Beam Broadening/Spreading within TEM/STEM Specimen
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Electron beam broadening (also called spreading) in an EM specimen is a phenomenon that the electrons from the incident beam distribute wider than the beam size due to scattering by the atoms in the irradiated materials. When the analysis electron probe is a few nanometers in diameter, beam broadening within the specimen plays a critical role in affecting the spatial resolution. Electron beam broadening affects especially the spatial resolution of the techniques based on small electron beams, for instance, in EDS technique and TEM imaging. Beam broadening in a thick specimen is difficult to calculate because multiple scattering is involved. In this case, e.g. ≥80 nm for Si, the surface-plasmon effects becomes negligible, while the beam spreading becomes significant because more electrons suffer inelastic collision in larger scattering angles. More electrons scatter outside the finite collection aperture.

The first model of beam broadening in a thin film was developed by Reed [1], who assumed that a single, Rutherford scattering event occurred at the centre of the foil, and in X-ray measurements he defined the broadened size of X-ray source as that volume in which 90% of the electron trajectories lay as shown in Figure 4626. Electron beam broadening in a thin film, e.g. a TEM or STEM specimen, can be calculated by the “single-scattering” model that assumes each electron is only scattered once when traveling through the very thin specimen. In this case, the thin specimens act as weak phase objects so that the extent of beam broadening (b) caused by elastic scattering can be given by,

                 Electron beam broadening --------------------------- [4626a]
where,
         Z - The atomic number,
         E0 -- The incident beam energy (in keV),
         ρ -- The atomic density (g/cm3),
         A -- The atomic weight,
         t -- The thickness (in cm).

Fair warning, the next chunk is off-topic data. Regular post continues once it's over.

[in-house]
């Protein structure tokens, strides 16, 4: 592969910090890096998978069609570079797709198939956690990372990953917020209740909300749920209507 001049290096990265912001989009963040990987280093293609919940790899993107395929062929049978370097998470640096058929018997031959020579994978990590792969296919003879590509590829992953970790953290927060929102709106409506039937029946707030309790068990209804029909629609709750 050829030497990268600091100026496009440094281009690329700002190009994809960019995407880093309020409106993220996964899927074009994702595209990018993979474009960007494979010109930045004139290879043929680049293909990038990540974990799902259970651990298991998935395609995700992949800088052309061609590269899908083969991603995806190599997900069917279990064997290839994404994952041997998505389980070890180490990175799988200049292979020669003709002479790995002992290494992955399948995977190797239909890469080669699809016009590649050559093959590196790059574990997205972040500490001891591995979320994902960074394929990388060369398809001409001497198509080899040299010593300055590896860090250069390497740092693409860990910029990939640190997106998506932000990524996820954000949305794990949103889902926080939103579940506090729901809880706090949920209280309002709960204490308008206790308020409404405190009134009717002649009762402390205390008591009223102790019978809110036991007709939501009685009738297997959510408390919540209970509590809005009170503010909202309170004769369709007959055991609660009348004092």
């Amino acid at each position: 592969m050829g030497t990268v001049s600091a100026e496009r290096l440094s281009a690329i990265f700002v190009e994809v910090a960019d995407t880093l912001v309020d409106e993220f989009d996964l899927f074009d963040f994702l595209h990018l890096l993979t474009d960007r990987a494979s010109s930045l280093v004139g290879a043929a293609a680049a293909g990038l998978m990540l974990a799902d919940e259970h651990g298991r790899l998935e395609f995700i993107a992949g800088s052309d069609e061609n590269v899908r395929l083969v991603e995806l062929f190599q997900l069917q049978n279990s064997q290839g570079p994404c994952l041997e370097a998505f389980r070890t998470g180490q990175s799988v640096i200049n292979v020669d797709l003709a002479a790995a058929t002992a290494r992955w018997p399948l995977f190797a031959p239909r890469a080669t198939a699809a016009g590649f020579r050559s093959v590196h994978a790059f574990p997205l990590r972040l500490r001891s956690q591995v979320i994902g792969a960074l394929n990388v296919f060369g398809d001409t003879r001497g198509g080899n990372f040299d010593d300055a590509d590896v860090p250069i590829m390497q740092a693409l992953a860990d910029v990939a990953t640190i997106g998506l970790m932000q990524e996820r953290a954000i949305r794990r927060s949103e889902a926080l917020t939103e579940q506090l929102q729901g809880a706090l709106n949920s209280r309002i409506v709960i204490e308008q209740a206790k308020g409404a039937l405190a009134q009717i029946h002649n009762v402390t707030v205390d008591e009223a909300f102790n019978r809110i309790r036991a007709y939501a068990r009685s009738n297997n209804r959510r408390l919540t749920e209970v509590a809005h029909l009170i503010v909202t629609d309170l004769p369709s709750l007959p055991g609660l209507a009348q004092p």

For instance, at 100 keV of an incident electron beam, a 100 nm thick specimen presents a beam broadening of the order of 10 nm.

For a Gaussian probe, the average interaction size, D, through the TEM film, is given by,

                 Electron beam broadening --------------------------- [4626b]
where,
         d -- The incident beam diameter.

In CBED measurements, the size of the region where the electron beam interacts is limited only by the beam size and the beam-specimen interaction volume.

As indicated in Equation 4626a, determination of the beam broadening within the specimen requires the knowledge of the specimen thickness. There are some techniques which can be used to measure the specimen thickness.

First model of beam broadening in a thin film

Figure 4626. First model of beam broadening in a thin film.
This model was applied in X-ray measurements. Adapted from [1].

Some researchers have theoretically studied beam broadening in thin films based on Monte Carlo techniques[2, 3], which agree well with the simple model of Reed up to thicknesses of a few mean free paths. Some researchers have also employed experimental measurements to examine beam broadening on materials, such as augite lamellae in an orthopyroxene [4], Fe-Ni alloys [5], gold [6], and chromium [6]. For a typical sample thickness (100 nm), the beam broadening for rutile is about 8.5 nm at 200 keV incident beam energy. In principle, the beam broadening is weaker for thinner samples.

Based on Equation 4626a, the spatial resolution for both the EDS and EELS analyses is improved with the accelerating voltages, since the incident electron beam spread decreases with an increase in the accelerating voltage. On the other hand, based on Equations 4626a and 4626b, to minimize D, one also need to use as thin a specimen and as small a probe diameter as possible.

 

 

 

 

[1] Goldstein, J. I., Costley, J. L., Lorimer, G. W., and Reed, S. J. B. (1977) SEM 1977 (O. Johari, ed.) Pub. 11RT1, Chicago, 315.
[2] Newbury, D. F. and Myklebust (1979) In Microbeam Analysis 1979 (D. B. Wittry, ed.) San Francisco Press, San Francisco, 173.
[3] Kyser, D. F. (1979) In Introduction to Analytical Electron Microscopy (J. Hren, J. I. Goldstein and D. C. Joy, eds.) Plenum Press, New York, 199.
[4] Champness, P. E. (1973) Am. Mineral. 58, 243.
[5] Romig, A. D. and Goldstein, J. I. (1979) Microbeam Analysis 1979 (D. E. Newbury, ed.) San Francisco Press, San Francisco, 124.
[6] Hutchings, R., Loretto, M. H., Jones, I. P., and Smallman, R. E. (1979) Ultramicrosc. 3, 401.

 

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